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iowa unemployment

My frustration with not being able to find coal here in East Texas got a couple of interesting responses. The first:

    In yesterday's newsletter, you mentioned the home use of coal. You probably know that geologically, much of southern Arkansas, northern Louisiana, parts of Mississippi, and I'm sure eastern Texas-- are Gulf Coastal Plain. The region was once shallow sea in ages past. There are large amounts of lignite coal in the Gulf Coastal Plain. You likely also know that lignite coal is a low grade, lower output of BTU's than other grades. But there's ALLOT of it. There are a couple electrical generating plants in Louisiana that use lignite coal. (My son lives in Louisiana and has his B.S. from Louisiana TECH and his M.S. from LSU.) I'm getting motivated to seriously investigate the use of lignite coal for home heating. There is a problem that it is not commercially mined in Ark. (where I live) that I have been able to find. Lignite coal "starts" not far from where I live in Ark. I understand that lignite is mined on a small scale in Mississippi and Louisiana.

    I found out a few things from the Arkansas Geological Commission. Texas surely has a similar agency.
    I understand that once lignite is out of the ground, it becomes unstable and degrades when exposed to air. I don't think unstable means especially dangerous. If one were going to start using it, this aspect would have to be investigated further.

    In theory, you could buy land with lignite under it and dig it up yourself. I understand it tends to be not particularly deep. I also understand there are many contingencies to such a pursuit, e.g., environmental degradation.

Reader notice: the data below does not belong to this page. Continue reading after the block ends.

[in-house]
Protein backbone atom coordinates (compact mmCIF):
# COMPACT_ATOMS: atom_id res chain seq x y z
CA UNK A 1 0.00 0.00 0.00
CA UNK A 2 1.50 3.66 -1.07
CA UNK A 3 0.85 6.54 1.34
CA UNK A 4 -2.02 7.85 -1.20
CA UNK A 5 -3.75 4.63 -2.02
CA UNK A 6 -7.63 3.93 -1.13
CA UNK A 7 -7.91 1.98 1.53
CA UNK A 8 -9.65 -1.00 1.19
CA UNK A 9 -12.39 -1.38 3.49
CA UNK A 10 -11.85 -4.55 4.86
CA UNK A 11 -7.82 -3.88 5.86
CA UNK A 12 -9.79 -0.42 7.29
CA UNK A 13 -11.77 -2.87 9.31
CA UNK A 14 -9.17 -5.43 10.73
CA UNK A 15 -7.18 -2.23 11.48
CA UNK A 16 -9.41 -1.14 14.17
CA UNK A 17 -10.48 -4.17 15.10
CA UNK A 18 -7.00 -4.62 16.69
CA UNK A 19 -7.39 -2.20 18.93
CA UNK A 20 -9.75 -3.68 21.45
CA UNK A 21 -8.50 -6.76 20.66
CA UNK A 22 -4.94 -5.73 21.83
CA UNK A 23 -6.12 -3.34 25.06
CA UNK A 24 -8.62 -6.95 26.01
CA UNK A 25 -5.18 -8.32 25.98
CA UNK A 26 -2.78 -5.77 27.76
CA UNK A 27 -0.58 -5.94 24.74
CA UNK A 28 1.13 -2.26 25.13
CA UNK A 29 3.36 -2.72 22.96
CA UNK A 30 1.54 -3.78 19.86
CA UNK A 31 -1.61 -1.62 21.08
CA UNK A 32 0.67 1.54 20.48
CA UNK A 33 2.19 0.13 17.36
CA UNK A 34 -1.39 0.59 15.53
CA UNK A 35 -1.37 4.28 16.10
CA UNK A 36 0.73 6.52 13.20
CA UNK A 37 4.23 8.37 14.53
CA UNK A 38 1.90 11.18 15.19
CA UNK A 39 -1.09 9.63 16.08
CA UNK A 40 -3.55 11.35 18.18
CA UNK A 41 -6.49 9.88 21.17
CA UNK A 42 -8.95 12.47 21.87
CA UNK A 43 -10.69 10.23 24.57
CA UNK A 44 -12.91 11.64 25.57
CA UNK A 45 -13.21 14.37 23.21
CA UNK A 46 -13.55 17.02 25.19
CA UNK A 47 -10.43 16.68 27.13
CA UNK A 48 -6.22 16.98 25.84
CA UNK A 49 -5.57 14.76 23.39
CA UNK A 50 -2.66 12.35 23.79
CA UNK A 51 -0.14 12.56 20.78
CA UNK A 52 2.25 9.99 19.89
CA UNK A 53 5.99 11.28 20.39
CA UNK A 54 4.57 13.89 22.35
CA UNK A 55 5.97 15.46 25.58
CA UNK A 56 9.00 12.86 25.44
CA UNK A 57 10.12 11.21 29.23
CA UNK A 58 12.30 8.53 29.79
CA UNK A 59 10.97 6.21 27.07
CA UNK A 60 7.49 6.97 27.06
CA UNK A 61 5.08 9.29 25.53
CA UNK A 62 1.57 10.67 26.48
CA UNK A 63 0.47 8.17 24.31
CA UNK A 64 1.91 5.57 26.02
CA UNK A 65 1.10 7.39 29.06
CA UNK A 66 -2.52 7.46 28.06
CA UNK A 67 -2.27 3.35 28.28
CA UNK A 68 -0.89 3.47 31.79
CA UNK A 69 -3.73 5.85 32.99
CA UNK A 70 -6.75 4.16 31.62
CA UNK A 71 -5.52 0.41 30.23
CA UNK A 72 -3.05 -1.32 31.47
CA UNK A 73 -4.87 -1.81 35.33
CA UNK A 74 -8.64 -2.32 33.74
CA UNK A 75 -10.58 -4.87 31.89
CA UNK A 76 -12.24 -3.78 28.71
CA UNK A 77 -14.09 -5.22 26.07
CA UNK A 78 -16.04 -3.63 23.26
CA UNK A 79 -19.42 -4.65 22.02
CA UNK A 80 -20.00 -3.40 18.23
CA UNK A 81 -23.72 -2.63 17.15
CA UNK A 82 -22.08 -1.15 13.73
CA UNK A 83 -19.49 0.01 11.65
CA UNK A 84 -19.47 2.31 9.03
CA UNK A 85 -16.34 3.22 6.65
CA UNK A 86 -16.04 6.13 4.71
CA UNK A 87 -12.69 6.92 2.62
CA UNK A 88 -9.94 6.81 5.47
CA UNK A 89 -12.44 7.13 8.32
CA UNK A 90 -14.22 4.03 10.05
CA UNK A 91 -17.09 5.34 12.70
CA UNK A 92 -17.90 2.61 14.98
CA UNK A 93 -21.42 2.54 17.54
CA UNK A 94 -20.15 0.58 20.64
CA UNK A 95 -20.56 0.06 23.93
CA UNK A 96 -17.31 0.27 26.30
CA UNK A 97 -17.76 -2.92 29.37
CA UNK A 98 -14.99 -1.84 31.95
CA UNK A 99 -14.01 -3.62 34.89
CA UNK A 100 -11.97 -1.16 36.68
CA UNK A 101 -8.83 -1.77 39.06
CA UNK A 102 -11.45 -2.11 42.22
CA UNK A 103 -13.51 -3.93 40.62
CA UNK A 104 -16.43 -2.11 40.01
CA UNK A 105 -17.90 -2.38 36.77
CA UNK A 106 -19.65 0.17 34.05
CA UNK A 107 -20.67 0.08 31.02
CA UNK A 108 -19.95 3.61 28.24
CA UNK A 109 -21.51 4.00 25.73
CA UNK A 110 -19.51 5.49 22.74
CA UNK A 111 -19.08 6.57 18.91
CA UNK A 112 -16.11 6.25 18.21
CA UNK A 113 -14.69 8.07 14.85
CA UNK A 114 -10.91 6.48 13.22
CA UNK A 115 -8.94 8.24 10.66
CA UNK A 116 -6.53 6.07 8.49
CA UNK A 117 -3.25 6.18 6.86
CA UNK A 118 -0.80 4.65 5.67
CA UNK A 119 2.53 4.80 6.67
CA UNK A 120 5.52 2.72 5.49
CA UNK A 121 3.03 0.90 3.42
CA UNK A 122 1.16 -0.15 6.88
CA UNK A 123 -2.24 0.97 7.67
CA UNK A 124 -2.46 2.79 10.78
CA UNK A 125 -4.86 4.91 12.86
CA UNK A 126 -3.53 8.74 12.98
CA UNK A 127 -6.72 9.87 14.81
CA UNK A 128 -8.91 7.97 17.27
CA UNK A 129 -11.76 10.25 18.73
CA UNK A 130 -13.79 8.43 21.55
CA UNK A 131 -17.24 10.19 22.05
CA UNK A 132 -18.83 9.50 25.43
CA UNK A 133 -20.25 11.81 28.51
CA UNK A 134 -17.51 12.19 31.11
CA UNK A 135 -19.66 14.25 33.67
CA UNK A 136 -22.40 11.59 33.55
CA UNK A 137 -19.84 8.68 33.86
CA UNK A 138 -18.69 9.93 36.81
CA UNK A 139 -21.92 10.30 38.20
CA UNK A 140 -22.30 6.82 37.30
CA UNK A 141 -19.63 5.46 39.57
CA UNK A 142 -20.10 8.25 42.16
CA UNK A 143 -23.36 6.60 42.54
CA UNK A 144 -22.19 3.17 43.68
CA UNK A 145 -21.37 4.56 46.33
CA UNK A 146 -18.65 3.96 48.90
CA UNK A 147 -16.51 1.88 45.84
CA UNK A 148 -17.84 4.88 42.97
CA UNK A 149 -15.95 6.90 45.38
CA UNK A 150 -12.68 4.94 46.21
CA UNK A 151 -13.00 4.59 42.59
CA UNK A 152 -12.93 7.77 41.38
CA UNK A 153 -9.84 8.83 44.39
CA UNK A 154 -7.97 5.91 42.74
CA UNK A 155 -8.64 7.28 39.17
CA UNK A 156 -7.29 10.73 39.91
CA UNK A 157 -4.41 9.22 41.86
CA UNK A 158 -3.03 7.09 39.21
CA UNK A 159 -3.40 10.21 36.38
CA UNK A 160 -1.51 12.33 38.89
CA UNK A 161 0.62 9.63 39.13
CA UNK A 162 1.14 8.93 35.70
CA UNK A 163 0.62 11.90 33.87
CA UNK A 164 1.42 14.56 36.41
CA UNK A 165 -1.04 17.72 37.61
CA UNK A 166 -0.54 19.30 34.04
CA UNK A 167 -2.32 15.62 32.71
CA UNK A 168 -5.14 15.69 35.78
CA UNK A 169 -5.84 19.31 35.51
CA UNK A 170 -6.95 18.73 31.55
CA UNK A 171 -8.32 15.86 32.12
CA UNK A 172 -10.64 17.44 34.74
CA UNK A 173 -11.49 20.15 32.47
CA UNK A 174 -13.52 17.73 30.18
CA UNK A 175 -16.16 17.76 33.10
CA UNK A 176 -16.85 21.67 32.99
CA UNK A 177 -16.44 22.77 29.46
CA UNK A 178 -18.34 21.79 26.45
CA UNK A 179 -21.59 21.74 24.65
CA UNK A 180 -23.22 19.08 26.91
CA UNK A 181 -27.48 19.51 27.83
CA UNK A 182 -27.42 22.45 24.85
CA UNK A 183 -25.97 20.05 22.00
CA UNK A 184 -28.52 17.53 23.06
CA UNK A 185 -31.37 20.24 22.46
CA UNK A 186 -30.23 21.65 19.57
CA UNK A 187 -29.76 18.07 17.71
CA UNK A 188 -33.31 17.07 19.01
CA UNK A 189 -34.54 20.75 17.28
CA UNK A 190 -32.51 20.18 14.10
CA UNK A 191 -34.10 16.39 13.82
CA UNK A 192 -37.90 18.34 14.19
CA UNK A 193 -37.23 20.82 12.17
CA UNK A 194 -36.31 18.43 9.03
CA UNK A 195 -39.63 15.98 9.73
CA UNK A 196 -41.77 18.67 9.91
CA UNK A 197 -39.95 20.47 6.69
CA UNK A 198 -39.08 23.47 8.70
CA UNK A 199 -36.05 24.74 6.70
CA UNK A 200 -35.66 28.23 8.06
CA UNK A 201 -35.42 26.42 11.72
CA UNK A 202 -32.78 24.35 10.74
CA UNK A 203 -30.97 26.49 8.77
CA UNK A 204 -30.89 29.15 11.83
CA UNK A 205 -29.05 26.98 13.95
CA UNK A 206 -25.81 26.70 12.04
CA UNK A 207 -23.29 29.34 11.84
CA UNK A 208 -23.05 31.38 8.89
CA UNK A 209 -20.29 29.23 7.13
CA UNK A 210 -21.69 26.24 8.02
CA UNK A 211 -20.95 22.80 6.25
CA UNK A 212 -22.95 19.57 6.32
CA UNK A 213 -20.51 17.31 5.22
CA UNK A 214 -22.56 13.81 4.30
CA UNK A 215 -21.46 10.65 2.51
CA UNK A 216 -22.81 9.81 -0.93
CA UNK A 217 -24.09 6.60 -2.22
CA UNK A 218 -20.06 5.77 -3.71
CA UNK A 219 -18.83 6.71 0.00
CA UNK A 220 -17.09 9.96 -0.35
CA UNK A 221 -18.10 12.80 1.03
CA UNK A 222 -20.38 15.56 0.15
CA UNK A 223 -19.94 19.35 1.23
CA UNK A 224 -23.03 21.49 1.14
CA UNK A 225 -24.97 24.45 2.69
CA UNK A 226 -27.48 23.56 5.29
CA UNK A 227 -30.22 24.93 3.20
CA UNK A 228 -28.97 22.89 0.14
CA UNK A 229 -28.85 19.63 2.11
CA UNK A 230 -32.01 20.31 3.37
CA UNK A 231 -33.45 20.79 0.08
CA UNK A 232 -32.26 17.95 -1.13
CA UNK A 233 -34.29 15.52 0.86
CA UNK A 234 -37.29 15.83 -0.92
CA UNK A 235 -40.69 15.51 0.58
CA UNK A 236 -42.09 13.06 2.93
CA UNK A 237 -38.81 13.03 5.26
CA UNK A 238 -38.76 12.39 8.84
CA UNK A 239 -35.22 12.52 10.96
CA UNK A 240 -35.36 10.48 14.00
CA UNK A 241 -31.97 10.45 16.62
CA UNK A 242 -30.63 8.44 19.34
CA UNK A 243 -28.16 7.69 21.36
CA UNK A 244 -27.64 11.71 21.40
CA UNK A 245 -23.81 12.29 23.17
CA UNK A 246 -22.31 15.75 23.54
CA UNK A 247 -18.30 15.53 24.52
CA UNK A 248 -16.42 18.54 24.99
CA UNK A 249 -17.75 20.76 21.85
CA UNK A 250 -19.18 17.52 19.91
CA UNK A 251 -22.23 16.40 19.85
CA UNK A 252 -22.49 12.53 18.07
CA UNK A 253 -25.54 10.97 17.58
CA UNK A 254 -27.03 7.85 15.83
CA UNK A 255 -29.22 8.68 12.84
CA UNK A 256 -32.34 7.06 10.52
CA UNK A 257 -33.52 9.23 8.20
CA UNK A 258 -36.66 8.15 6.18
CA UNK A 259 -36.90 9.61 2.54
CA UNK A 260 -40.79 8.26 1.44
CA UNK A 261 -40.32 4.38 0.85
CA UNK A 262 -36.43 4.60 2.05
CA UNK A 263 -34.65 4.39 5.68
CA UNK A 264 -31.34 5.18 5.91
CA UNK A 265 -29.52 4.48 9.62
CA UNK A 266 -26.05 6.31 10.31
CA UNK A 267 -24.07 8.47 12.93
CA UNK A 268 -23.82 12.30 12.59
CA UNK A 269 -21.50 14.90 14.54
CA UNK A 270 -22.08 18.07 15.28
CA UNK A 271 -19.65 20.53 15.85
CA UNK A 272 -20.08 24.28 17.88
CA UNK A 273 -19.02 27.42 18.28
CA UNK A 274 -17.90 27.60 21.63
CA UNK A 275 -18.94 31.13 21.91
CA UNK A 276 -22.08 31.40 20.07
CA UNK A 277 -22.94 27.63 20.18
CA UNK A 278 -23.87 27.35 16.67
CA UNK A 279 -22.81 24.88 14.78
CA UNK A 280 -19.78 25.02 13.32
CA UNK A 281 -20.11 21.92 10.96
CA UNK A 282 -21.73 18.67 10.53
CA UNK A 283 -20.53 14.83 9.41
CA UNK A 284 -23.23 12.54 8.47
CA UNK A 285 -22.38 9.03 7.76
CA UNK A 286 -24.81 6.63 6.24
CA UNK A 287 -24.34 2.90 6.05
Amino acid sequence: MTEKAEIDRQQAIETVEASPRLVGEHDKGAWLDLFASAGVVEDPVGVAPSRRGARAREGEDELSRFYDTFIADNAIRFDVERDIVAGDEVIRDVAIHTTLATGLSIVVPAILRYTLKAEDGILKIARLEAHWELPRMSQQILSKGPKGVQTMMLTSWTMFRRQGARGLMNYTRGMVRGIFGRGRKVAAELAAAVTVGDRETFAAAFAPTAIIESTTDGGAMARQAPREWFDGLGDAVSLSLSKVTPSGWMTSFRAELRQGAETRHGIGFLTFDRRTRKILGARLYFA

I suspect that you would have to use an iron/steel stove designed for the burning of coal, despite lignite's low grade. I have some information on coal stoves. Lowe's, for one, carries coal stoves. I'm sure you would have to order one, and it would be sent from a warehouse. Sears used to carry one.

    You may know that North Dakota also has large quantities of lignite coal, and it is understandably used for heating there more than in the mid-South! I have sources in North Dakota I have not yet contacted regarding the particulars of its use. They have experience in its use there.

    If you want any information on lignite, I will write you with what I have.

Now check this out - there is a place to buy bulk coal:

    "I am responding to a post by one of your readers (5/28/8) regarding where to buy coal.
    Here is one possible answer for him. Being in Kentucky, he appears to be in luck.

I just remembered another reason I want to buy some coal. According to the classic woodsman's cookbook, George and Berthe Herter's "Bull Cook and Authentic Historical Recipes and Practices" real BBQ'ing is done over coal, not this sissified self-lighting stuff charcoal.

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